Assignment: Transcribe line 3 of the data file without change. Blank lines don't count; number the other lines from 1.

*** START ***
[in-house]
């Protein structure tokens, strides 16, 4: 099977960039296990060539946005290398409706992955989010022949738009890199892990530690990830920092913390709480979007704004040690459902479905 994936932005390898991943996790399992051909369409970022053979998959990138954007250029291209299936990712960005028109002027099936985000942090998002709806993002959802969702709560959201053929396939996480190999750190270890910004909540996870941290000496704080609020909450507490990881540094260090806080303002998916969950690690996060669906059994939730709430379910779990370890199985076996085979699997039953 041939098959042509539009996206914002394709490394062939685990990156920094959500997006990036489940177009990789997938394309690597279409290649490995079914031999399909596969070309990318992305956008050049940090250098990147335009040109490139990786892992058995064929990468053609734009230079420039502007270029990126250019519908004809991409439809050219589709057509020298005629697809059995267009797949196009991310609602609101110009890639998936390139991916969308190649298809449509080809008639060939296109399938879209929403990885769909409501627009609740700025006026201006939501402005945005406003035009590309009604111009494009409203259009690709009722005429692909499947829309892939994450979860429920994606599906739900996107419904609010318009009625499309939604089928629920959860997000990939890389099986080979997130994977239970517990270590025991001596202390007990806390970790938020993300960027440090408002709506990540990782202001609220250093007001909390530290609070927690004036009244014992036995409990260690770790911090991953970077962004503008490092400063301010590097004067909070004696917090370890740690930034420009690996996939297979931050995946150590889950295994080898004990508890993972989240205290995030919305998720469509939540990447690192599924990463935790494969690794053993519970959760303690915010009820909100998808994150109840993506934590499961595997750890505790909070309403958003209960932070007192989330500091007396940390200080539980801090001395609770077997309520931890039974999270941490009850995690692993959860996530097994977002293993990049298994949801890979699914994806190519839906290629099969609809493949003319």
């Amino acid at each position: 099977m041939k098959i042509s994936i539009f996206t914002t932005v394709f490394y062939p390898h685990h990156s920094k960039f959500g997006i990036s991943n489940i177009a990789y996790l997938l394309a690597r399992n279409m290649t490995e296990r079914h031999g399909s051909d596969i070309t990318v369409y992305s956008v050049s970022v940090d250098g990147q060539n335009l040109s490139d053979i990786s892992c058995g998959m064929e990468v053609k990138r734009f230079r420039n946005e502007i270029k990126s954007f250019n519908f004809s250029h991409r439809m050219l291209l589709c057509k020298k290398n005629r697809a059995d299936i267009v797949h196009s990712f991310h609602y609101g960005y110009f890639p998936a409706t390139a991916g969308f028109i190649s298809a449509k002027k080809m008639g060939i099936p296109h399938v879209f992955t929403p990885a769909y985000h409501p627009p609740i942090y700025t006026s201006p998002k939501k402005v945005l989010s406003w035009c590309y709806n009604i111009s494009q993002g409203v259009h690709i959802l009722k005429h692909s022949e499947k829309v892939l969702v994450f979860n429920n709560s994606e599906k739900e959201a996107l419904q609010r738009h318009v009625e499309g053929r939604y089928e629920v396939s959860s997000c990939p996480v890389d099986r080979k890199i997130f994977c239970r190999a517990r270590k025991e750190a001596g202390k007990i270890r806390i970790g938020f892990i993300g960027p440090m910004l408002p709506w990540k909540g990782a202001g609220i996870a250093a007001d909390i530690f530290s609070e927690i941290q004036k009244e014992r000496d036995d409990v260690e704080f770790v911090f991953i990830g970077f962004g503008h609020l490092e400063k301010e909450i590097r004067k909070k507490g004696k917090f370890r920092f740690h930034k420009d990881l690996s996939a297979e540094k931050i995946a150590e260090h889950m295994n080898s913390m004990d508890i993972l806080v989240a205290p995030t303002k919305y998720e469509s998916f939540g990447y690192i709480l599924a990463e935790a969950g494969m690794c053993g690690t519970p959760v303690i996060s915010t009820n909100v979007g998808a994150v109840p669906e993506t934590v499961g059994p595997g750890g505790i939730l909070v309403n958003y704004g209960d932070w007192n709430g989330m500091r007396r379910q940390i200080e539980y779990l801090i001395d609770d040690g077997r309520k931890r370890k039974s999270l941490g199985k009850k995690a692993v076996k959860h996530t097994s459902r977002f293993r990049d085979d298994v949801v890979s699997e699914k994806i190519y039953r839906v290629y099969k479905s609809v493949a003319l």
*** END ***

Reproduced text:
């Amino acid at each position: 099977m041939k098959i042509s994936i539009f996206t914002t932005v394709f490394y062939p390898h685990h990156s920094k960039f959500g997006i990036s991943n489940i177009a990789y996790l997938l394309a690597r399992n279409m290649t490995e296990r079914h031999g399909s051909d596969i070309t990318v369409y992305s956008v050049s970022v940090d250098g990147q060539n335009l040109s490139d053979i990786s892992c058995g998959m064929e990468v053609k990138r734009f230079r420039n946005e502007i270029k990126s954007f250019n519908f004809s250029h991409r439809m050219l291209l589709c057509k020298k290398n005629r697809a059995d299936i267009v797949h196009s990712f991310h609602y609101g960005y110009f890639p998936a409706t390139a991916g969308f028109i190649s298809a449509k002027k080809m008639g060939i099936p296109h399938v879209f992955t929403p990885a769909y985000h409501p627009p609740i942090y700025t006026s201006p998002k939501k402005v945005l989010s406003w035009c590309y709806n009604i111009s494009q993002g409203v259009h690709i959802l009722k005429h692909s022949e499947k829309v892939l969702v994450f979860n429920n709560s994606e599906k739900e959201a996107l419904q609010r738009h318009v009625e499309g053929r939604y089928e629920v396939s959860s997000c990939p996480v890389d099986r080979k890199i997130f994977c239970r190999a517990r270590k025991e750190a001596g202390k007990i270890r806390i970790g938020f892990i993300g960027p440090m910004l408002p709506w990540k909540g990782a202001g609220i996870a250093a007001d909390i530690f530290s609070e927690i941290q004036k009244e014992r000496d036995d409990v260690e704080f770790v911090f991953i990830g970077f962004g503008h609020l490092e400063k301010e909450i590097r004067k909070k507490g004696k917090f370890r920092f740690h930034k420009d990881l690996s996939a297979e540094k931050i995946a150590e260090h889950m295994n080898s913390m004990d508890i993972l806080v989240a205290p995030t303002k919305y998720e469509s998916f939540g990447y690192i709480l599924a990463e935790a969950g494969m690794c053993g690690t519970p959760v303690i996060s915010t009820n909100v979007g998808a994150v109840p669906e993506t934590v499961g059994p595997g750890g505790i939730l909070v309403n958003y704004g209960d932070w007192n709430g989330m500091r007396r379910q940390i200080e539980y779990l801090i001395d609770d040690g077997r309520k931890r370890k039974s999270l941490g199985k009850k995690a692993v076996k959860h996530t097994s459902r977002f293993r990049d085979d298994v949801v890979s699997e699914k994806i190519y039953r839906v290629y099969k479905s609809v493949a003319l």